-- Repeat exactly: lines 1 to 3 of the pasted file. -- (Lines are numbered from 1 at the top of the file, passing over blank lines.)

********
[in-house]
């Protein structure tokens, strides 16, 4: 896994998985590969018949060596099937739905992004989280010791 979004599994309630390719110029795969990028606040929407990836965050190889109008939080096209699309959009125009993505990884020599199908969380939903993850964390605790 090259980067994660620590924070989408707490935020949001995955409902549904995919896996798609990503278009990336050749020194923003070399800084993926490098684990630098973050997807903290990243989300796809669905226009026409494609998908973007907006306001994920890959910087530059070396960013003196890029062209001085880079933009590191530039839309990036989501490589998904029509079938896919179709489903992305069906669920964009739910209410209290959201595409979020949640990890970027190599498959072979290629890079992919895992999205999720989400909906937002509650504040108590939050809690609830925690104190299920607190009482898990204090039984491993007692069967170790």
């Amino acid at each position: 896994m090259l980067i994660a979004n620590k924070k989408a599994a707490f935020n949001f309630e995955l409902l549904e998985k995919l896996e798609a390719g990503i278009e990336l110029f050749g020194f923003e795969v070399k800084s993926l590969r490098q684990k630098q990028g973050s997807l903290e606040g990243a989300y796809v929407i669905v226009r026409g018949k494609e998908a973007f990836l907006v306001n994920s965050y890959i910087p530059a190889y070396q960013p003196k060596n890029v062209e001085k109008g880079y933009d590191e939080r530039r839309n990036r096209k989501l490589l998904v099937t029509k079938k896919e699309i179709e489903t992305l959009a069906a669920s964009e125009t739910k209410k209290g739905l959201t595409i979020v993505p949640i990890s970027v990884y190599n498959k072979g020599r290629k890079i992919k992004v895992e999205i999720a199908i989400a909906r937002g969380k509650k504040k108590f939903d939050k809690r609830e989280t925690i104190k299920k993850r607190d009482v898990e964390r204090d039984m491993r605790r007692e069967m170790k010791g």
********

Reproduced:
[in-house]
């Protein structure tokens, strides 16, 4: 896994998985590969018949060596099937739905992004989280010791 979004599994309630390719110029795969990028606040929407990836965050190889109008939080096209699309959009125009993505990884020599199908969380939903993850964390605790 090259980067994660620590924070989408707490935020949001995955409902549904995919896996798609990503278009990336050749020194923003070399800084993926490098684990630098973050997807903290990243989300796809669905226009026409494609998908973007907006306001994920890959910087530059070396960013003196890029062209001085880079933009590191530039839309990036989501490589998904029509079938896919179709489903992305069906669920964009739910209410209290959201595409979020949640990890970027190599498959072979290629890079992919895992999205999720989400909906937002509650504040108590939050809690609830925690104190299920607190009482898990204090039984491993007692069967170790």
């Amino acid at each position: 896994m090259l980067i994660a979004n620590k924070k989408a599994a707490f935020n949001f309630e995955l409902l549904e998985k995919l896996e798609a390719g990503i278009e990336l110029f050749g020194f923003e795969v070399k800084s993926l590969r490098q684990k630098q990028g973050s997807l903290e606040g990243a989300y796809v929407i669905v226009r026409g018949k494609e998908a973007f990836l907006v306001n994920s965050y890959i910087p530059a190889y070396q960013p003196k060596n890029v062209e001085k109008g880079y933009d590191e939080r530039r839309n990036r096209k989501l490589l998904v099937t029509k079938k896919e699309i179709e489903t992305l959009a069906a669920s964009e125009t739910k209410k209290g739905l959201t595409i979020v993505p949640i990890s970027v990884y190599n498959k072979g020599r290629k890079i992919k992004v895992e999205i999720a199908i989400a909906r937002g969380k509650k504040k108590f939903d939050k809690r609830e989280t925690i104190k299920k993850r607190d009482v898990e964390r204090d039984m491993r605790r007692e069967m170790k010791g």